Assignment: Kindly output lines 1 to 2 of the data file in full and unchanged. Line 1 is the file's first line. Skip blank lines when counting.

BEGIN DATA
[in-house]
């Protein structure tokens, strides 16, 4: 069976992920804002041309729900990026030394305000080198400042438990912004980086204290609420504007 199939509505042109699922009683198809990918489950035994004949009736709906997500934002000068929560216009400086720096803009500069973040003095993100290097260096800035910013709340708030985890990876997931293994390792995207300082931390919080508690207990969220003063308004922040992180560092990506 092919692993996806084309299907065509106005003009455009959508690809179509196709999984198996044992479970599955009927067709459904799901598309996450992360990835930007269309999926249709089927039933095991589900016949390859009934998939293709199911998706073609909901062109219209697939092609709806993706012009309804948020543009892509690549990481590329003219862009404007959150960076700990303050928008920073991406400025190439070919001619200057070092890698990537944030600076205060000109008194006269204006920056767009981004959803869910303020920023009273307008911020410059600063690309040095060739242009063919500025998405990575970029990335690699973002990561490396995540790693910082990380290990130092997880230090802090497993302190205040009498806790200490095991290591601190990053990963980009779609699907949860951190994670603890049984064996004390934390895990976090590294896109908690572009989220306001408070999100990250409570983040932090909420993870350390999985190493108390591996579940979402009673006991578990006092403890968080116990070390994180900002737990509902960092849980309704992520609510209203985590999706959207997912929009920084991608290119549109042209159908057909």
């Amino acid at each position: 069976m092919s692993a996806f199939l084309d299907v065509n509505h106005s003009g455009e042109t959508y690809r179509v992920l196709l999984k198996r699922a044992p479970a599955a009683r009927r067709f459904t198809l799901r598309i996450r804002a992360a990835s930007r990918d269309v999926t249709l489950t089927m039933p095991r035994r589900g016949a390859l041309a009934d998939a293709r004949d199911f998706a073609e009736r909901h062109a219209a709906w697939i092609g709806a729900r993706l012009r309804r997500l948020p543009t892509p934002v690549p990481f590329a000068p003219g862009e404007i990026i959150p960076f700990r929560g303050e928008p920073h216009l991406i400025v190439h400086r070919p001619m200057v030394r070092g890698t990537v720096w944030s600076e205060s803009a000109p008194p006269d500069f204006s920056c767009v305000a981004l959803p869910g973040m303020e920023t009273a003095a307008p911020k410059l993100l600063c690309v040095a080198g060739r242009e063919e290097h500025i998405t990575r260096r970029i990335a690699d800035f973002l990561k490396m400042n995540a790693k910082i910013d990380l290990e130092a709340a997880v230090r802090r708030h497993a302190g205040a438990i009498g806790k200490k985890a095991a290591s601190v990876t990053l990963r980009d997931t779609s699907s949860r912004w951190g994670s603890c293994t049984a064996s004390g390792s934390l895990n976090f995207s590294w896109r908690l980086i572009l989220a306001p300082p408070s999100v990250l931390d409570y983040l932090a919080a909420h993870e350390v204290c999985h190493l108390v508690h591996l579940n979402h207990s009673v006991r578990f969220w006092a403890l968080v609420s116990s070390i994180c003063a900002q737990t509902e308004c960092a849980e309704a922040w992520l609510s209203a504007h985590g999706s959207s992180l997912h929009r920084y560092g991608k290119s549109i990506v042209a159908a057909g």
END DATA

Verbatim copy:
[in-house]
């Protein structure tokens, strides 16, 4: 069976992920804002041309729900990026030394305000080198400042438990912004980086204290609420504007 199939509505042109699922009683198809990918489950035994004949009736709906997500934002000068929560216009400086720096803009500069973040003095993100290097260096800035910013709340708030985890990876997931293994390792995207300082931390919080508690207990969220003063308004922040992180560092990506 092919692993996806084309299907065509106005003009455009959508690809179509196709999984198996044992479970599955009927067709459904799901598309996450992360990835930007269309999926249709089927039933095991589900016949390859009934998939293709199911998706073609909901062109219209697939092609709806993706012009309804948020543009892509690549990481590329003219862009404007959150960076700990303050928008920073991406400025190439070919001619200057070092890698990537944030600076205060000109008194006269204006920056767009981004959803869910303020920023009273307008911020410059600063690309040095060739242009063919500025998405990575970029990335690699973002990561490396995540790693910082990380290990130092997880230090802090497993302190205040009498806790200490095991290591601190990053990963980009779609699907949860951190994670603890049984064996004390934390895990976090590294896109908690572009989220306001408070999100990250409570983040932090909420993870350390999985190493108390591996579940979402009673006991578990006092403890968080116990070390994180900002737990509902960092849980309704992520609510209203985590999706959207997912929009920084991608290119549109042209159908057909």